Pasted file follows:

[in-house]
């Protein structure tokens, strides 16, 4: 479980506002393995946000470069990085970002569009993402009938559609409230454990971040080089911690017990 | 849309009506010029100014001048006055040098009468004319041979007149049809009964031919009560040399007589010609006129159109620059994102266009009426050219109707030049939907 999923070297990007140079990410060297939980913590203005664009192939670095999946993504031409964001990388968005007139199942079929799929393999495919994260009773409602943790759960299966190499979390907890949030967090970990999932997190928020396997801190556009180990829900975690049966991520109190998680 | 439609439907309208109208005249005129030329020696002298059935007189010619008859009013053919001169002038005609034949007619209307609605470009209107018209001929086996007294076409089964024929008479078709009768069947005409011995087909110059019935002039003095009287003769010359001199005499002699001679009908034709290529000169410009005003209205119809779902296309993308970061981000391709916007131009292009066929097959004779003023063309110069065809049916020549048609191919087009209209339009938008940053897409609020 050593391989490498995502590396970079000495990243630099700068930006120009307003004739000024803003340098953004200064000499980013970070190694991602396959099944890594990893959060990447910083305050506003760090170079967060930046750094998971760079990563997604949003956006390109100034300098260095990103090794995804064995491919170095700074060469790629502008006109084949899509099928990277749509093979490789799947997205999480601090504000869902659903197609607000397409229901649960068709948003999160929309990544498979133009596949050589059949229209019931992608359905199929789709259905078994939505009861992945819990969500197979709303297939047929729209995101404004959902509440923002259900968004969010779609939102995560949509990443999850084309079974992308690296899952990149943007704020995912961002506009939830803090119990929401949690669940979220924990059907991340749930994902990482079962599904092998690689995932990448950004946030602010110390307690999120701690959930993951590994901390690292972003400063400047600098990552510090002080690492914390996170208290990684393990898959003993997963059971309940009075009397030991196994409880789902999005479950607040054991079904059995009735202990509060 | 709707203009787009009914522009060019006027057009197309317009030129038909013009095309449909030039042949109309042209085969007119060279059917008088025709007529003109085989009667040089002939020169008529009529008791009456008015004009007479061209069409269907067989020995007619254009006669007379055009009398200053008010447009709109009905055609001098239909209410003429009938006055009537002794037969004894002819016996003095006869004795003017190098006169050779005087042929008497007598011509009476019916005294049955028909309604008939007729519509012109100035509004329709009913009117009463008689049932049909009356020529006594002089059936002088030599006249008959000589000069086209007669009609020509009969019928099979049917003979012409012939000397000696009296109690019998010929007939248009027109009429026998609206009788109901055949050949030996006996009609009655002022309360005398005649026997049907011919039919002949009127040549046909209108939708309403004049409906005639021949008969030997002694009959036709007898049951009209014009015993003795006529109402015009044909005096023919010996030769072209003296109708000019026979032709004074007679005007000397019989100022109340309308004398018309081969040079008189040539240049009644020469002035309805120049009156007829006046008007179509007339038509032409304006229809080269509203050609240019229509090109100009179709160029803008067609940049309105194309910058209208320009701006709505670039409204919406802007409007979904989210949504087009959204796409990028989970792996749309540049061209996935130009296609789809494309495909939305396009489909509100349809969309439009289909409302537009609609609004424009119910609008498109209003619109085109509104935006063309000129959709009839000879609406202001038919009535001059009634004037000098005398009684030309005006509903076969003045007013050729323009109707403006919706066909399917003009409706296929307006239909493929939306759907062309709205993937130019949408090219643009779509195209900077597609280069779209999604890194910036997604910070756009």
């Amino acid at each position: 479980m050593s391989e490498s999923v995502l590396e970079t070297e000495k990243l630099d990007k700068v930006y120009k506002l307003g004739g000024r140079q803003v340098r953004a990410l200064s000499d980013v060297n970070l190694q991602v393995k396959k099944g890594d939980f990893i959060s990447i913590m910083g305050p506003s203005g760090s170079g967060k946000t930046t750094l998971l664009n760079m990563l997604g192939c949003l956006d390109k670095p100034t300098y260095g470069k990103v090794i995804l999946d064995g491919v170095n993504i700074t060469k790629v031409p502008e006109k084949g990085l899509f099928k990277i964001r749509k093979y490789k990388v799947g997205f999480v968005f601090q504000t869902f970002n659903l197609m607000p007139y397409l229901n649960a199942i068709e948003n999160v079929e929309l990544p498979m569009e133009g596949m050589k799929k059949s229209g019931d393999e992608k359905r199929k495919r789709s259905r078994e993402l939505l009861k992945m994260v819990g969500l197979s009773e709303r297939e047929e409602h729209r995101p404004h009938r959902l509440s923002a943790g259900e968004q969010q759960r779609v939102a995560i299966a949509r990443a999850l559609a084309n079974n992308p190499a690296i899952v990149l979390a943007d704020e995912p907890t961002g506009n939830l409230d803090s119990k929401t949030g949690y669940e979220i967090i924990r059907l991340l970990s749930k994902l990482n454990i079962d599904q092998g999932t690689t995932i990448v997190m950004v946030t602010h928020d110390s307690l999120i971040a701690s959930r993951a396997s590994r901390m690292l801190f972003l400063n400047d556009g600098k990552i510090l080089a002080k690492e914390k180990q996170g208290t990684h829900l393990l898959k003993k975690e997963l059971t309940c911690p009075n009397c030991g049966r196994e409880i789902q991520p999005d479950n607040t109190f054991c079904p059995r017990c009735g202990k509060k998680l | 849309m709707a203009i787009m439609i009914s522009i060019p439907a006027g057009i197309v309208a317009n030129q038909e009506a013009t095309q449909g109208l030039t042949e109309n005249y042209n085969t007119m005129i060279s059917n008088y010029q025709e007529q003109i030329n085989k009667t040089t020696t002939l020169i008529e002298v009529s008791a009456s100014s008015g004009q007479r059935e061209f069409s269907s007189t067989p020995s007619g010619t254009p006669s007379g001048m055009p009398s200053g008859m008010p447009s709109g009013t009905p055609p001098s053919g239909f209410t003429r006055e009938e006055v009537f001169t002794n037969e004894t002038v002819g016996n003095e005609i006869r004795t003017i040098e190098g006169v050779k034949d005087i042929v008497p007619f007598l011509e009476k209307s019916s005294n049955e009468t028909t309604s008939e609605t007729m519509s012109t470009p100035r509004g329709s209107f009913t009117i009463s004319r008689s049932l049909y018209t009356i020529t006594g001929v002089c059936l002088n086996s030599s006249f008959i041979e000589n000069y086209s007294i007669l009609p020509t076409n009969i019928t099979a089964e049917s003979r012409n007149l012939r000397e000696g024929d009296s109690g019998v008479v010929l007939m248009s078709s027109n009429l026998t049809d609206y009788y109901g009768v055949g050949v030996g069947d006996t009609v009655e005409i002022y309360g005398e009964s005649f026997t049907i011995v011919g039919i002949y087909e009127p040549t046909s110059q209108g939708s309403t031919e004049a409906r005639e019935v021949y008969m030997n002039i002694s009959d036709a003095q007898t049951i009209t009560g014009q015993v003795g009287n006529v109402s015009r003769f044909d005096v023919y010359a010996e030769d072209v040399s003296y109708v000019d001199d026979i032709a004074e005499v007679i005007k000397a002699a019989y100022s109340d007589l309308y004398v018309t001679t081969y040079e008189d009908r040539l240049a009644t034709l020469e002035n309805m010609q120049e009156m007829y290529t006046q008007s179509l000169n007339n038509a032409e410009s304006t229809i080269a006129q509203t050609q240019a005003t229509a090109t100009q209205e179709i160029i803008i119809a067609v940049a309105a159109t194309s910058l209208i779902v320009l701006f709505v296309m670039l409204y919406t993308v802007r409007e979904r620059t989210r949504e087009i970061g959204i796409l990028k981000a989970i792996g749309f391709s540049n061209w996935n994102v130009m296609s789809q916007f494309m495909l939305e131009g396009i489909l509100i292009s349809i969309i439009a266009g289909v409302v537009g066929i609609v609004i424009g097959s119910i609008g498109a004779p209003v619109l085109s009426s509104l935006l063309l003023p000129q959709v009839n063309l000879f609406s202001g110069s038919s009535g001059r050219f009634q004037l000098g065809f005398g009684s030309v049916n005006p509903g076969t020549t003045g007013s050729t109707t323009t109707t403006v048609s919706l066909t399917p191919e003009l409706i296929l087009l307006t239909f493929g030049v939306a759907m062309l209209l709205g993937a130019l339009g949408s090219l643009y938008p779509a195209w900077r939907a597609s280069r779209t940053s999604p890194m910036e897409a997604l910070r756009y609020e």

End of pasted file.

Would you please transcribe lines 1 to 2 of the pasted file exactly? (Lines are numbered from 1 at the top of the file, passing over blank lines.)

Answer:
[in-house]
């Protein structure tokens, strides 16, 4: 479980506002393995946000470069990085970002569009993402009938559609409230454990971040080089911690017990 | 849309009506010029100014001048006055040098009468004319041979007149049809009964031919009560040399007589010609006129159109620059994102266009009426050219109707030049939907 999923070297990007140079990410060297939980913590203005664009192939670095999946993504031409964001990388968005007139199942079929799929393999495919994260009773409602943790759960299966190499979390907890949030967090970990999932997190928020396997801190556009180990829900975690049966991520109190998680 | 439609439907309208109208005249005129030329020696002298059935007189010619008859009013053919001169002038005609034949007619209307609605470009209107018209001929086996007294076409089964024929008479078709009768069947005409011995087909110059019935002039003095009287003769010359001199005499002699001679009908034709290529000169410009005003209205119809779902296309993308970061981000391709916007131009292009066929097959004779003023063309110069065809049916020549048609191919087009209209339009938008940053897409609020 050593391989490498995502590396970079000495990243630099700068930006120009307003004739000024803003340098953004200064000499980013970070190694991602396959099944890594990893959060990447910083305050506003760090170079967060930046750094998971760079990563997604949003956006390109100034300098260095990103090794995804064995491919170095700074060469790629502008006109084949899509099928990277749509093979490789799947997205999480601090504000869902659903197609607000397409229901649960068709948003999160929309990544498979133009596949050589059949229209019931992608359905199929789709259905078994939505009861992945819990969500197979709303297939047929729209995101404004959902509440923002259900968004969010779609939102995560949509990443999850084309079974992308690296899952990149943007704020995912961002506009939830803090119990929401949690669940979220924990059907991340749930994902990482079962599904092998690689995932990448950004946030602010110390307690999120701690959930993951590994901390690292972003400063400047600098990552510090002080690492914390996170208290990684393990898959003993997963059971309940009075009397030991196994409880789902999005479950607040054991079904059995009735202990509060 | 709707203009787009009914522009060019006027057009197309317009030129038909013009095309449909030039042949109309042209085969007119060279059917008088025709007529003109085989009667040089002939020169008529009529008791009456008015004009007479061209069409269907067989020995007619254009006669007379055009009398200053008010447009709109009905055609001098239909209410003429009938006055009537002794037969004894002819016996003095006869004795003017190098006169050779005087042929008497007598011509009476019916005294049955028909309604008939007729519509012109100035509004329709009913009117009463008689049932049909009356020529006594002089059936002088030599006249008959000589000069086209007669009609020509009969019928099979049917003979012409012939000397000696009296109690019998010929007939248009027109009429026998609206009788109901055949050949030996006996009609009655002022309360005398005649026997049907011919039919002949009127040549046909209108939708309403004049409906005639021949008969030997002694009959036709007898049951009209014009015993003795006529109402015009044909005096023919010996030769072209003296109708000019026979032709004074007679005007000397019989100022109340309308004398018309081969040079008189040539240049009644020469002035309805120049009156007829006046008007179509007339038509032409304006229809080269509203050609240019229509090109100009179709160029803008067609940049309105194309910058209208320009701006709505670039409204919406802007409007979904989210949504087009959204796409990028989970792996749309540049061209996935130009296609789809494309495909939305396009489909509100349809969309439009289909409302537009609609609004424009119910609008498109209003619109085109509104935006063309000129959709009839000879609406202001038919009535001059009634004037000098005398009684030309005006509903076969003045007013050729323009109707403006919706066909399917003009409706296929307006239909493929939306759907062309709205993937130019949408090219643009779509195209900077597609280069779209999604890194910036997604910070756009």